Another option, suggested by privacy scholar and EFF lawyer Jennifer Lynch, could be to apply existing laws like the Wiretap Act or the Video Privacy Protection Act to facial recognition. Doing so might prove impractical, however, given that the laws are decades old and have already proven inappropriate for a variety of computer-related issues. A final legal recourse comes via state laws that restrict the collection of biometrics; however, such laws appear to exist only in three states (Texas, Illinois and Washington) and have not really been tested.
Leaving it up to Facebook
Facebook's Moments tool pushes the privacy envelope by making it more normal than ever for others to quickly reveal where you were and who you were with. But it does at least offer a basic check on the tagging tool: Users who don't like the idea of using their as an ID can use Facebook's own settings to opt out. It's unclear, however, if Facebook will make much of an effort to tell users they can do so.
In an email comment, a company spokesperson said "Moments" is designed for limited sharing among smaller groups.
"Moments is a private way to give photos to friends and get the photos you didn’t take. It is not designed to be a way to publish photos broadly. Like any photo you have on your phone, you could publish a photo more broadly, but the whole point of this app is a private sharing experience with friends who mutually agree to share photos with one another. If you share a photo in Moments to Facebook, you would have to actually tag the photo before the person would be identified on Facebook.”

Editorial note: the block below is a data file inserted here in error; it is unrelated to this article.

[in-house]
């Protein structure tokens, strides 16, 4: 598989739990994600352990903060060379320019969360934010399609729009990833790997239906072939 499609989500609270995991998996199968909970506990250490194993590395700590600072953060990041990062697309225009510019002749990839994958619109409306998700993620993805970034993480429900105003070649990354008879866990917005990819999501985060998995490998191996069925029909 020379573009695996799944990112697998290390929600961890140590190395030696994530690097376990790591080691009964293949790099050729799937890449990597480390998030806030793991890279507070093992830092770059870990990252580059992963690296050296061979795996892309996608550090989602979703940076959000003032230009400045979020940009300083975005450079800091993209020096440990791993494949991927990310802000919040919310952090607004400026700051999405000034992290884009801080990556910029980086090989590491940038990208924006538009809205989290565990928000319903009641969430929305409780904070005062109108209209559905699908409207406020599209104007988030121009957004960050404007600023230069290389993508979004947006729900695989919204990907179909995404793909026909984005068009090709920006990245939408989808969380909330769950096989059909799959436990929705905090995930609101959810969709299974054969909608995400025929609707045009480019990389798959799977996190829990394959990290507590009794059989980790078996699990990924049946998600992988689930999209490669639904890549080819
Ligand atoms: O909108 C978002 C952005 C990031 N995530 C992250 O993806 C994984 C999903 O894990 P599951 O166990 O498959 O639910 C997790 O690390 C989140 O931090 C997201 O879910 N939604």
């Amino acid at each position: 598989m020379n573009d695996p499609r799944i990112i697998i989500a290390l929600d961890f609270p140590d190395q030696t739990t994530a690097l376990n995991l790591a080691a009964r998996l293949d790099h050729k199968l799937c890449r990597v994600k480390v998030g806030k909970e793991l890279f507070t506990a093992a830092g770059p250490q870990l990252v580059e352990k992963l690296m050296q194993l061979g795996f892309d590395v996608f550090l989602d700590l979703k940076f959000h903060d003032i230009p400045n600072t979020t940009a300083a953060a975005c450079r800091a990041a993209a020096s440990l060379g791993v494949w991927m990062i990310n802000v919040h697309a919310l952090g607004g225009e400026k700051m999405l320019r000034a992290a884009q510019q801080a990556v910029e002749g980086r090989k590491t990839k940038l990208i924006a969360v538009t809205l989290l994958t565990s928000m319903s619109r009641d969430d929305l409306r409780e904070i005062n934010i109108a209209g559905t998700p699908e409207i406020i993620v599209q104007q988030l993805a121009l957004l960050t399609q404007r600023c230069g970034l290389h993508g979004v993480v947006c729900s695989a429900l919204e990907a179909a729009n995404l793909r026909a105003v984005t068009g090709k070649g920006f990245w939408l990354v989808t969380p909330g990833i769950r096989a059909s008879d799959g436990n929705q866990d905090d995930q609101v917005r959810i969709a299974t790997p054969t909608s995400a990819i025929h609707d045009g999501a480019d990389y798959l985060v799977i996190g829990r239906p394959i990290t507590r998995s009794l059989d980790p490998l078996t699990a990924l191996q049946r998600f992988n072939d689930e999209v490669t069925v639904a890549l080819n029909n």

But even though, as the company explains, a Moment will be sent only to the people tagged in the photos, that does not mean the pictures won't appear elsewhere. That's because anyone who receives a Moment (perhaps with your face tagged in it), can then share it to the wider internet – a fact that Facebook downplays in its own Q&A page:
"Photos you sync with friends are only shared in Moments unless you or a friend decides to share them outside the app ...Keep in mind once you sync photos to a friend, they can then save your photos or sync them to their friends." (Translation: the photos are not private.)
The potential for abuse, and the larger privacy implications of facial recognition technology, means there is an obvious step Facebook should take in the case of Moments and other tagging tools: make them opt-in rather than opt-out. In a perfect world, Facebook would also show consumers a video about what they are giving up when they agree to let the company and others use their face as an ID badge in day-to-day life (though this is about as likely as Mark Zuckerberg selecting 1984 or The Circle for his monthly book club).
For now, Facebook is unlikely to change course in the absence of laws that require it to do so. As such, this could be the month where millions of people learn to trade control of their face for an internet sharing feature.
An earlier version of this story incorrectly suggested that places like Canada and the EU mandated "opt-in" rules for Facebook's tagging; photo tagging is not permitted at all in those places. It was updated to 3pm ET to include Facebook's comment.